He has achieved outstanding feats in the area of space, but when it comes to buzzing about achievements or giving credit to whoever is due, he somehow slips under the radar. Born on January 7, 1941, his father, Francis A. Gregory, made attempts to shield him from the blatant racism that limited his ability to achieve his dreams. An electrical engineer himself, Francis had to recline to teaching in classrooms due to the prejudices of his time, leaving his goals to hang on the wall like his college certificate.
His father’s experience was the last time the Gregorys would renege on exploring their dreams to the last potential. Aspiring to higher heights became a new norm in the family. Fredrick’s uncle, Dr. Charles Richard Drew, became a famous surgeon and broke new ground in blood plasma production and preservation, proving that there was no distinction between the blood samples of a black or white person, according to sources.
It was not surprising when Frederick demonstrated the unwillingness to hold back on who he wanted to be in the future. He developed a love for flying soon after he joined the Junior Reserve Officer’s Training Corps. He had a chance to explore military aircraft during his periodic visits to the Andrews Air Force base in Maryland, where he nurtured the fantasy of being in one of the jets someday.
When a member of the Thunderbirds, an Air Force aerobatic flying team in the 1950s, told him about an opening at the US Air Force Academy, he saw an opportunity to give his dream a shot. He was however conflicted between applying to the academy or following the family tradition and applying to Amherst College, where his grandfather attended. When his father learned about his son’s dilemma, he intervened by convincing U.S. Representation, Adam Clayton Powell of Harlem, to sponsor his son’s application.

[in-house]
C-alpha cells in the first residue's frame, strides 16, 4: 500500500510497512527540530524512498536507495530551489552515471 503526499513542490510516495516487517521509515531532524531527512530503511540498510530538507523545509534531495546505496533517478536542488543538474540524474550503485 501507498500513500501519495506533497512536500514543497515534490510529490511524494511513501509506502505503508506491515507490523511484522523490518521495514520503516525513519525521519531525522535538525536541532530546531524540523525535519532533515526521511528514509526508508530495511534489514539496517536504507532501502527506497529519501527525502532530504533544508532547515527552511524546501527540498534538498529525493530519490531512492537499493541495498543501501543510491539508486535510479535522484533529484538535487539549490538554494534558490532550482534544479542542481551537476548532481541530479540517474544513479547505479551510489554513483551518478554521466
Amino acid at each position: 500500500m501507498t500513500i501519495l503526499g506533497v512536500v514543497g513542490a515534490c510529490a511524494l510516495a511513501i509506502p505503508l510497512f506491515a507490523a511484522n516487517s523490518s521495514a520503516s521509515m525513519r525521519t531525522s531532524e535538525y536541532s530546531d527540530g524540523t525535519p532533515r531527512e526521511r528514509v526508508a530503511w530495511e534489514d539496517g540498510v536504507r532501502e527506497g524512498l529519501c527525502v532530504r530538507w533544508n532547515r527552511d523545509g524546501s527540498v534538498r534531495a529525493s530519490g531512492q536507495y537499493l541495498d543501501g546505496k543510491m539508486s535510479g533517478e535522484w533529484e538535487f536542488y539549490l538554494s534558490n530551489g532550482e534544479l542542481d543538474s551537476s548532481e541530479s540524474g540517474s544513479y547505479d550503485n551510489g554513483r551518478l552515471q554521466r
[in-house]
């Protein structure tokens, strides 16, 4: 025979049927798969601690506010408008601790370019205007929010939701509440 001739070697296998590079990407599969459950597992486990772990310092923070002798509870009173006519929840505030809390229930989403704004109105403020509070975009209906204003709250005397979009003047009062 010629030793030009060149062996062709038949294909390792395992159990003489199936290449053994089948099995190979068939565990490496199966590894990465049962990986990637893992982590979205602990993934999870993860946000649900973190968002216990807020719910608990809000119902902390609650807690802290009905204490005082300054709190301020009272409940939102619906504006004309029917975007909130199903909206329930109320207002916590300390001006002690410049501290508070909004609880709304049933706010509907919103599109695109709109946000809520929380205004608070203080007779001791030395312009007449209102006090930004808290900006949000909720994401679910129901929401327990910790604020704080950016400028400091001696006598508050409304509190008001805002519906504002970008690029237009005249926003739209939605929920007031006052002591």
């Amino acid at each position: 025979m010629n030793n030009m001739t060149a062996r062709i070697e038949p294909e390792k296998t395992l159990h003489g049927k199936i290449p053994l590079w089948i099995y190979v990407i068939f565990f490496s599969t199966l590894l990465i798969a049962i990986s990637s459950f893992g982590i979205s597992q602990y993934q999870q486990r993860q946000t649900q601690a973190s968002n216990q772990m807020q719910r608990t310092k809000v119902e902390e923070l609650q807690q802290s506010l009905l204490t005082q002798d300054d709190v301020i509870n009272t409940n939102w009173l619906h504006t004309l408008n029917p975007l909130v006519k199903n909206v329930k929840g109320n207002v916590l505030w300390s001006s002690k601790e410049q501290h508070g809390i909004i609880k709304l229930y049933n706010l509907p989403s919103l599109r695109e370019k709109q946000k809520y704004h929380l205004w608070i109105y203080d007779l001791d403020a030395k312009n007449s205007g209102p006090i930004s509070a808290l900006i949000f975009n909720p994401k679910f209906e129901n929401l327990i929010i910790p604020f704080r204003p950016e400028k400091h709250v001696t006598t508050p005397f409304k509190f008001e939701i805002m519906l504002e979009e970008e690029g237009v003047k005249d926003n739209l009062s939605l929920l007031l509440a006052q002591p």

When Frederick gained admission into the US Air Force Academy in 1960, he was the only black person in his class. Despite the glaring racial slurs cast at him, he rode on it to become one of the high-performing cadets, students, and athletes of his time. He graduated in 1964 in a class that nurtured 25 generals.
When Frederick began his career, he explored advanced aircraft at the disposal of the US armed forces. In the Vietnam War, for instance, he did 550 combat missions during his time there. After his test pilot training, he was placed in several roles where he operated jet fighters and helicopters. By 1977, he grew bored of this role and wanted a more challenging experience, one that transcended test piloting. He applied to NASA with his experience in flying helicopters and was granted employment in 1978, along with Guy Bluford and Ron McNair, becoming one of the first American black astronauts to enter the NASA program.
After successfully going through the required training in 1979, Frederick was certified to serve as a pilot on space shuttle crews. He became the first African American to pilot a space shuttle. After distinguishing himself in various capacities, he was given the opportunity to fly the challenger on the Spacelab 3 mission in April of 1985. In his career, he spent 455 hours in outer space and led three major space missions from 1985 to 1991.